May 4, 2011 / 2:42 PM / 9 years ago

Most U.S. voters say "no" to Palin or Trump in 2012

NEW YORK (Reuters) - Nearly 60 percent of Americans would never support a Republican presidential bid by former Alaska Governor Sarah Palin or real estate mogul and reality TV star Donald Trump, according to a new poll Wednesday.

Real estate magnate and television personality Donald Trump speaks to a group of Republican organisations at the Treasure Island hotel and casino in Las Vegas, Nevada April 28, 2011. REUTERS/Las Vegas Sun/Steve Marcus

But the Quinnipiac University poll of 1,408 voters found that about half would consider or be enthusiastic about backing former Massachusetts Governor Mitt Romney or former Arkansas Governor Mike Huckabee in the November 2012 election.

“It is difficult to get a handle on the 2012 Republican race. Many contenders are not well known and many who are known are not liked,” said Peter Brown, assistant director of the Quinnipiac University Polling Institute.

“Mitt Romney and Mike Huckabee are in the best shape. Sarah Palin and Donald Trump suffer from the reality that, as our mothers told us, ‘You never get a second chance to make a first impression,’” he said.

Trump, who has been testing the waters for a possible 2012 run for the Republican presidential nomination, said he would announce something before June — after his reality TV show, “Celebrity Apprentice,” ends its season on May 22.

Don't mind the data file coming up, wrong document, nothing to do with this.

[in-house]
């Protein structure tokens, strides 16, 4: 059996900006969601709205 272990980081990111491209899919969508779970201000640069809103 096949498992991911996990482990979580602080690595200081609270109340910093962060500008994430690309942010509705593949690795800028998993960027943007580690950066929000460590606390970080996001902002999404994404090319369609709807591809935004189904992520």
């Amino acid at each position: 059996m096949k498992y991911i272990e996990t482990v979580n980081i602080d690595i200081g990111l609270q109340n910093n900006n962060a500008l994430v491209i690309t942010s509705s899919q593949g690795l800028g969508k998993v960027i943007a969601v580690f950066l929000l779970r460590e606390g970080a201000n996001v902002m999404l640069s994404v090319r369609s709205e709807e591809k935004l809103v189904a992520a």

Palin was the 2008 Republican vice presidential nominee and is keeping her supporters guessing on whether she will run.

Among the 613 Republican and independent Republican-leaning voters, the poll showed Romney as favorite to win the Republican presidential nomination with 18 percent, followed by Huckabee and Palin with 15 percent and Trump with 12 percent.

Indiana Governor Mitch Daniels and former House of Representatives Speaker Newt Gingrich each have 5 percent, while former Minnesota Governor Tim Pawlenty and Minnesota Representative Michele Bachmann and both on 4 percent.

The margin of error for that subset was plus or minus 4 percentage points.

The telephone poll, conducted between April 16 and May 1, was released on the eve of a debate in South Carolina among a handful of potential Republican candidates, none of them high-profile names.

The error margin for the larger group was 2.6 points.

Reporting by Michelle Nichols; Editing by Doina Chiacu

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